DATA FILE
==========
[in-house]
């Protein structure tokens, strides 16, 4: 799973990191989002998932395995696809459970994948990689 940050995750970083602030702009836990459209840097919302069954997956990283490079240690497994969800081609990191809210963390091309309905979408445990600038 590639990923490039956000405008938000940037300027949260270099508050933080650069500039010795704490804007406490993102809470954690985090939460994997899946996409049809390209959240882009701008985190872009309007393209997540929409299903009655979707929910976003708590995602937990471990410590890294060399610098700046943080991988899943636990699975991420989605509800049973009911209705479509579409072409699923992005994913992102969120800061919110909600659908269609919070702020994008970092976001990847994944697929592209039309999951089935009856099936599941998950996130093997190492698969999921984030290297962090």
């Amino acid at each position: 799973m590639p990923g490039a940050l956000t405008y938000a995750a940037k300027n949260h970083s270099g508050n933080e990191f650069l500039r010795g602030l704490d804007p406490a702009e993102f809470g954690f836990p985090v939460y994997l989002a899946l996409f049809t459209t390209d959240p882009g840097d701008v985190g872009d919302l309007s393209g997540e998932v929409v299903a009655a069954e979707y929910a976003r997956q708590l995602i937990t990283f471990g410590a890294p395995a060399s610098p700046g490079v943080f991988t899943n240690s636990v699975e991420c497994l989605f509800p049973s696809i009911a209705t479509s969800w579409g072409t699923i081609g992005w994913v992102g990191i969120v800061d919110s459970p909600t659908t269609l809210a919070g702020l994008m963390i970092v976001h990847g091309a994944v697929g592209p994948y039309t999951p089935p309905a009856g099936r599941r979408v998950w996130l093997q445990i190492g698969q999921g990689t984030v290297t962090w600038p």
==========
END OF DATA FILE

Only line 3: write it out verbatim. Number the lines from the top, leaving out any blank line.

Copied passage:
């Amino acid at each position: 799973m590639p990923g490039a940050l956000t405008y938000a995750a940037k300027n949260h970083s270099g508050n933080e990191f650069l500039r010795g602030l704490d804007p406490a702009e993102f809470g954690f836990p985090v939460y994997l989002a899946l996409f049809t459209t390209d959240p882009g840097d701008v985190g872009d919302l309007s393209g997540e998932v929409v299903a009655a069954e979707y929910a976003r997956q708590l995602i937990t990283f471990g410590a890294p395995a060399s610098p700046g490079v943080f991988t899943n240690s636990v699975e991420c497994l989605f509800p049973s696809i009911a209705t479509s969800w579409g072409t699923i081609g992005w994913v992102g990191i969120v800061d919110s459970p909600t659908t269609l809210a919070g702020l994008m963390i970092v976001h990847g091309a994944v697929g592209p994948y039309t999951p089935p309905a009856g099936r599941r979408v998950w996130l093997q445990i190492g698969q999921g990689t984030v290297t962090w600038p």